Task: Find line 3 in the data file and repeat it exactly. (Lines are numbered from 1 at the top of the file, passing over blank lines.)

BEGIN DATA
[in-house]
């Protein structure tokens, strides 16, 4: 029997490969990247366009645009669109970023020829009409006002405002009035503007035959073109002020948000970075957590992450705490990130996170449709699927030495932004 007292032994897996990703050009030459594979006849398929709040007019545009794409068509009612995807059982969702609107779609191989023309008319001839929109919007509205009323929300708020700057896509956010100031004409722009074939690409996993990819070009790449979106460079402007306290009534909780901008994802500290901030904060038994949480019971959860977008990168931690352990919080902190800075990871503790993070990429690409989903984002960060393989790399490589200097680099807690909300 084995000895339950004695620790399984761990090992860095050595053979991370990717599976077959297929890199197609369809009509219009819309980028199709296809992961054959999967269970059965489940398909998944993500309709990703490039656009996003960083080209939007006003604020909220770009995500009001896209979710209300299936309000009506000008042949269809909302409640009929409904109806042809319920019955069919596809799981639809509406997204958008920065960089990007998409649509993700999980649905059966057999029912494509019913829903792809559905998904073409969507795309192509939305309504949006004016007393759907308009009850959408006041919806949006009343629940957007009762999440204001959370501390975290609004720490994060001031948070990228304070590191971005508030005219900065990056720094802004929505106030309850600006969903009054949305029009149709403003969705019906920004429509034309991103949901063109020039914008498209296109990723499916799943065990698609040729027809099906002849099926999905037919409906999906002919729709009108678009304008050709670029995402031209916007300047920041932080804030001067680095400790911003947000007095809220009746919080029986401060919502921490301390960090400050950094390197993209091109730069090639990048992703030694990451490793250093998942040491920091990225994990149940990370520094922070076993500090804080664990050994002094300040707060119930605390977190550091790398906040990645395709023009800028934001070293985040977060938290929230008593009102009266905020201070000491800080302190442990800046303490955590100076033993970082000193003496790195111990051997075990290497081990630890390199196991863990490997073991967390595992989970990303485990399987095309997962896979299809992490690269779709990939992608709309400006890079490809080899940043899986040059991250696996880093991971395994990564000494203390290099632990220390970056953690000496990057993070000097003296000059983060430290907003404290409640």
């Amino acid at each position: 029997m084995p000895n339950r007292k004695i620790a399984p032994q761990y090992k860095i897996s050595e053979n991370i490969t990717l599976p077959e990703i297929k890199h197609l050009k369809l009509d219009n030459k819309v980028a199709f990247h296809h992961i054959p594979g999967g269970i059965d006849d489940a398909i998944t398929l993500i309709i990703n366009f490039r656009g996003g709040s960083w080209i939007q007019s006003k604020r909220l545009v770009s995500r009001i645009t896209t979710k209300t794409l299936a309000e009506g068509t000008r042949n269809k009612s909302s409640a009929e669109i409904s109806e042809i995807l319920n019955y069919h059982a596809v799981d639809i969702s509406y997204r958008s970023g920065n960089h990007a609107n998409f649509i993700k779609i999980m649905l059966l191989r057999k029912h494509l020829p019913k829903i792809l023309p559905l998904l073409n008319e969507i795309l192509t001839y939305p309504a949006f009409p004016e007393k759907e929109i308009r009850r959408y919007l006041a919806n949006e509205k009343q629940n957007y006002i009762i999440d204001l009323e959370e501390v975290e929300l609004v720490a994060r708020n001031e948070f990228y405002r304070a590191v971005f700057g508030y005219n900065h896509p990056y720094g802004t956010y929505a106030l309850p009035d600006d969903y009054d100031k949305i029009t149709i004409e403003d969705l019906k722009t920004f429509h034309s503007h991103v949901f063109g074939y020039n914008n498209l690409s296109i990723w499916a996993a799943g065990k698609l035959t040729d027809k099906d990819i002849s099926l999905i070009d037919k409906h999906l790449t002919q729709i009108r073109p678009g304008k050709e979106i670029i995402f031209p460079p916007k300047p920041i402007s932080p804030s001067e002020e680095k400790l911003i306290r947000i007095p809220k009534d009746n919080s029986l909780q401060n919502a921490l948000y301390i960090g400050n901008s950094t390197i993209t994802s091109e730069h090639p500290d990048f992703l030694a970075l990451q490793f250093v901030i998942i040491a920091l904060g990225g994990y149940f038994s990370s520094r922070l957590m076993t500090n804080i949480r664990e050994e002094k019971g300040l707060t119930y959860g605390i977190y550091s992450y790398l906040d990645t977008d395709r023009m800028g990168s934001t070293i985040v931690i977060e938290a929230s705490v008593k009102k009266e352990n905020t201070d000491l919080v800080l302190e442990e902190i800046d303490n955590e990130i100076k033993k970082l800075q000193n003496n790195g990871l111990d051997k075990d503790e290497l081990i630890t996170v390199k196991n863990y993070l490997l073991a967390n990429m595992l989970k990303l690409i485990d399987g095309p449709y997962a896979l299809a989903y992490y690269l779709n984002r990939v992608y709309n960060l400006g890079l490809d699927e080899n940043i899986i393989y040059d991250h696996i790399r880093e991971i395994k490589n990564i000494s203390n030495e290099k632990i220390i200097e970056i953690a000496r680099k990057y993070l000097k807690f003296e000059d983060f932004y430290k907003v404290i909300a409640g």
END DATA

């Amino acid at each position: 029997m084995p000895n339950r007292k004695i620790a399984p032994q761990y090992k860095i897996s050595e053979n991370i490969t990717l599976p077959e990703i297929k890199h197609l050009k369809l009509d219009n030459k819309v980028a199709f990247h296809h992961i054959p594979g999967g269970i059965d006849d489940a398909i998944t398929l993500i309709i990703n366009f490039r656009g996003g709040s960083w080209i939007q007019s006003k604020r909220l545009v770009s995500r009001i645009t896209t979710k209300t794409l299936a309000e009506g068509t000008r042949n269809k009612s909302s409640a009929e669109i409904s109806e042809i995807l319920n019955y069919h059982a596809v799981d639809i969702s509406y997204r958008s970023g920065n960089h990007a609107n998409f649509i993700k779609i999980m649905l059966l191989r057999k029912h494509l020829p019913k829903i792809l023309p559905l998904l073409n008319e969507i795309l192509t001839y939305p309504a949006f009409p004016e007393k759907e929109i308009r009850r959408y919007l006041a919806n949006e509205k009343q629940n957007y006002i009762i999440d204001l009323e959370e501390v975290e929300l609004v720490a994060r708020n001031e948070f990228y405002r304070a590191v971005f700057g508030y005219n900065h896509p990056y720094g802004t956010y929505a106030l309850p009035d600006d969903y009054d100031k949305i029009t149709i004409e403003d969705l019906k722009t920004f429509h034309s503007h991103v949901f063109g074939y020039n914008n498209l690409s296109i990723w499916a996993a799943g065990k698609l035959t040729d027809k099906d990819i002849s099926l999905i070009d037919k409906h999906l790449t002919q729709i009108r073109p678009g304008k050709e979106i670029i995402f031209p460079p916007k300047p920041i402007s932080p804030s001067e002020e680095k400790l911003i306290r947000i007095p809220k009534d009746n919080s029986l909780q401060n919502a921490l948000y301390i960090g400050n901008s950094t390197i993209t994802s091109e730069h090639p500290d990048f992703l030694a970075l990451q490793f250093v901030i998942i040491a920091l904060g990225g994990y149940f038994s990370s520094r922070l957590m076993t500090n804080i949480r664990e050994e002094k019971g300040l707060t119930y959860g605390i977190y550091s992450y790398l906040d990645t977008d395709r023009m800028g990168s934001t070293i985040v931690i977060e938290a929230s705490v008593k009102k009266e352990n905020t201070d000491l919080v800080l302190e442990e902190i800046d303490n955590e990130i100076k033993k970082l800075q000193n003496n790195g990871l111990d051997k075990d503790e290497l081990i630890t996170v390199k196991n863990y993070l490997l073991a967390n990429m595992l989970k990303l690409i485990d399987g095309p449709y997962a896979l299809a989903y992490y690269l779709n984002r990939v992608y709309n960060l400006g890079l490809d699927e080899n940043i899986i393989y040059d991250h696996i790399r880093e991971i395994k490589n990564i000494s203390n030495e290099k632990i220390i200097e970056i953690a000496r680099k990057y993070l000097k807690f003296e000059d983060f932004y430290k907003v404290i909300a409640g």